Sunday, 13 April 2008

Review: Mashkoor Ali Khan, New Jersey Concert (1999)

Concert: Mashkoor Ali Khan - Princeton Junction, New Jersey - 29 October 1999

Review by Chetan Vinchhi

Mashkoor Ali Khan has enviable Kirana pedigree. But his 1999 concert in New Jersey belied his roots. The air was agog with excitement at the prospect of hearing a direct descendent of Kirana gharana pioneers Abdul Karim Khan and Abdul Wahid Khan. But what does air know, huh? This is a partial review of his performance.

Well past the due time, Mashkoor Ali Khan tuned the tanpura and the surmandal, flanked on his left by Anand Gopal Bandopadhyay on the tabla and on his right by Jyoti Goho on the harmonium. As he casually plucked the surmandal, the Kalyan scale emerged. He started a brief alaap in Marubihag, a good choice for the opening item! This was the first time I was hearing him. His voice has a pleasant texture. Everything kosher so far.

The brief alaap morphed into the the canonical 'rasiya maane naa'. For the first few minutes, the raag structure was held together by the mukhada itself. After that, the mutilation began. There was no palpable design to the raaga presentation. The customary Kirana treatment of sur was conspicuous by its absence. There was a lot of sargam gayaki. In fact almost all his melodic gestures comprised of sargam! The lack of structure was reinforced by the way the taar shadaj was hurled rather gracelessly at us.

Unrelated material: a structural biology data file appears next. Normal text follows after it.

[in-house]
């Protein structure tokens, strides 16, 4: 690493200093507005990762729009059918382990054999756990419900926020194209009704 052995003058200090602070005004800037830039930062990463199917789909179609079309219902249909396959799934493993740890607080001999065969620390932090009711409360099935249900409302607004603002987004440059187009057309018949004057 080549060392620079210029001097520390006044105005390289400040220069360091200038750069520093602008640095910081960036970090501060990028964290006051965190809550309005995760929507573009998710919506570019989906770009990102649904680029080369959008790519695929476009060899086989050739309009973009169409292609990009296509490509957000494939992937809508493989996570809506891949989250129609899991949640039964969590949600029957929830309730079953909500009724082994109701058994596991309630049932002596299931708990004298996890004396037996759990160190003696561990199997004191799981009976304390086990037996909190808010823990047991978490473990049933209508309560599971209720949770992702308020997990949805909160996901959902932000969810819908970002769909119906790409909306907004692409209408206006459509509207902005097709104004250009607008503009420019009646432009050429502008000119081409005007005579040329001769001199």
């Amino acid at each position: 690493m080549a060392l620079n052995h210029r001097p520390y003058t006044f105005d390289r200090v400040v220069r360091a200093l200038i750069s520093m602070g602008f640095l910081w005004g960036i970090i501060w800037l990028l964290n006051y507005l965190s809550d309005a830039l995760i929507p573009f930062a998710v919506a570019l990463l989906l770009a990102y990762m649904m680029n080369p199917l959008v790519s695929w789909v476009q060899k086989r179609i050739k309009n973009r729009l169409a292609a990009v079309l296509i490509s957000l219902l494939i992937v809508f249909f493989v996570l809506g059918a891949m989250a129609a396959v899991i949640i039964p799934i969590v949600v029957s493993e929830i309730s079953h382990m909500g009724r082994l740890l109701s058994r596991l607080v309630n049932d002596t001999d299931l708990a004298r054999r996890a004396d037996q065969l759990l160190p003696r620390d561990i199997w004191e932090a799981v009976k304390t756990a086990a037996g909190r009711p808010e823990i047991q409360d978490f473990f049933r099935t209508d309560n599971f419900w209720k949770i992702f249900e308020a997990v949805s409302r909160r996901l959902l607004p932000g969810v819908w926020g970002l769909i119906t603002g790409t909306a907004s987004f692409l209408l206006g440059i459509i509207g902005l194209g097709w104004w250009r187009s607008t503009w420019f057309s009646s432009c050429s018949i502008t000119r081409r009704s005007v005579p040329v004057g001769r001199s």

The antara was not even sung and there was no development of the antara ang and the laya increased. The faster laya gave MAK the opportunity to diplay some fearsome 'fast-fast' sargam taans. The whole aural spectacle was akin to a WWF wrestling match. And MAK was all over the poor swaras. Thus ended the baDa khayal without any aakaar taans whatsoever!

The chhoTa khayal was just a teentaal version of the latter part of the vilambit. The only faint saving grace was MAK's better facility with the drut laya. Finally, thankfully, the raag ended, the drut also without the antara being sung. Quite easily the worst Marubihag I have had the misfortune of hearing.